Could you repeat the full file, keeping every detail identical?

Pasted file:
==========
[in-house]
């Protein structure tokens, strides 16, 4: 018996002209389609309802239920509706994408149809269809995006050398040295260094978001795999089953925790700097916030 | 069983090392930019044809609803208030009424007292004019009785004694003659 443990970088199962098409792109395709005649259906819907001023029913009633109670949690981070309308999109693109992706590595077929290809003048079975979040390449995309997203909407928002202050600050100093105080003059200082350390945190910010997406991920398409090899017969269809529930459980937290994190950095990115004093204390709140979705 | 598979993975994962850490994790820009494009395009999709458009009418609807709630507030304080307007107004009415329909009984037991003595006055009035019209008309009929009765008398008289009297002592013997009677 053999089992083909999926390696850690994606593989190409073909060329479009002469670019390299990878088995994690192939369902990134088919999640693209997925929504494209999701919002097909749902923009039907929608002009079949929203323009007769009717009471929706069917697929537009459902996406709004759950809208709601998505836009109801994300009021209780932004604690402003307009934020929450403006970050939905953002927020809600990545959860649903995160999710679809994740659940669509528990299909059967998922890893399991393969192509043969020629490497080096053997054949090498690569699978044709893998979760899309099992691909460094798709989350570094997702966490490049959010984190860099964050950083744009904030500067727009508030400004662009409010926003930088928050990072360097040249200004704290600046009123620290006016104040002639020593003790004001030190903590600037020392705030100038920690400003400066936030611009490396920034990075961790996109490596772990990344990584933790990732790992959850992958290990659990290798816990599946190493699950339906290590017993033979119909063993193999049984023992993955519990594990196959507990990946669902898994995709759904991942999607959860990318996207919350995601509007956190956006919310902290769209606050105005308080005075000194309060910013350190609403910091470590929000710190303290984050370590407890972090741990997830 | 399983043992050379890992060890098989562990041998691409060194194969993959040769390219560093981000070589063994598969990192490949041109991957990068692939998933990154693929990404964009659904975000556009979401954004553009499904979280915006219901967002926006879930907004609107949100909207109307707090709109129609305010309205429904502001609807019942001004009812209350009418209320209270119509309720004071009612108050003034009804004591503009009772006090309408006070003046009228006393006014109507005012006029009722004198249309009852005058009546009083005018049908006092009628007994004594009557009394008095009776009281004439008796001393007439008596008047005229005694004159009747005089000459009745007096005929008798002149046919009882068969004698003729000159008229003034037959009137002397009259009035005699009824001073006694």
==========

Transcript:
[in-house]
């Protein structure tokens, strides 16, 4: 018996002209389609309802239920509706994408149809269809995006050398040295260094978001795999089953925790700097916030 | 069983090392930019044809609803208030009424007292004019009785004694003659 443990970088199962098409792109395709005649259906819907001023029913009633109670949690981070309308999109693109992706590595077929290809003048079975979040390449995309997203909407928002202050600050100093105080003059200082350390945190910010997406991920398409090899017969269809529930459980937290994190950095990115004093204390709140979705 | 598979993975994962850490994790820009494009395009999709458009009418609807709630507030304080307007107004009415329909009984037991003595006055009035019209008309009929009765008398008289009297002592013997009677 053999089992083909999926390696850690994606593989190409073909060329479009002469670019390299990878088995994690192939369902990134088919999640693209997925929504494209999701919002097909749902923009039907929608002009079949929203323009007769009717009471929706069917697929537009459902996406709004759950809208709601998505836009109801994300009021209780932004604690402003307009934020929450403006970050939905953002927020809600990545959860649903995160999710679809994740659940669509528990299909059967998922890893399991393969192509043969020629490497080096053997054949090498690569699978044709893998979760899309099992691909460094798709989350570094997702966490490049959010984190860099964050950083744009904030500067727009508030400004662009409010926003930088928050990072360097040249200004704290600046009123620290006016104040002639020593003790004001030190903590600037020392705030100038920690400003400066936030611009490396920034990075961790996109490596772990990344990584933790990732790992959850992958290990659990290798816990599946190493699950339906290590017993033979119909063993193999049984023992993955519990594990196959507990990946669902898994995709759904991942999607959860990318996207919350995601509007956190956006919310902290769209606050105005308080005075000194309060910013350190609403910091470590929000710190303290984050370590407890972090741990997830 | 399983043992050379890992060890098989562990041998691409060194194969993959040769390219560093981000070589063994598969990192490949041109991957990068692939998933990154693929990404964009659904975000556009979401954004553009499904979280915006219901967002926006879930907004609107949100909207109307707090709109129609305010309205429904502001609807019942001004009812209350009418209320209270119509309720004071009612108050003034009804004591503009009772006090309408006070003046009228006393006014109507005012006029009722004198249309009852005058009546009083005018049908006092009628007994004594009557009394008095009776009281004439008796001393007439008596008047005229005694004159009747005089000459009745007096005929008798002149046919009882068969004698003729000159008229003034037959009137002397009259009035005699009824001073006694």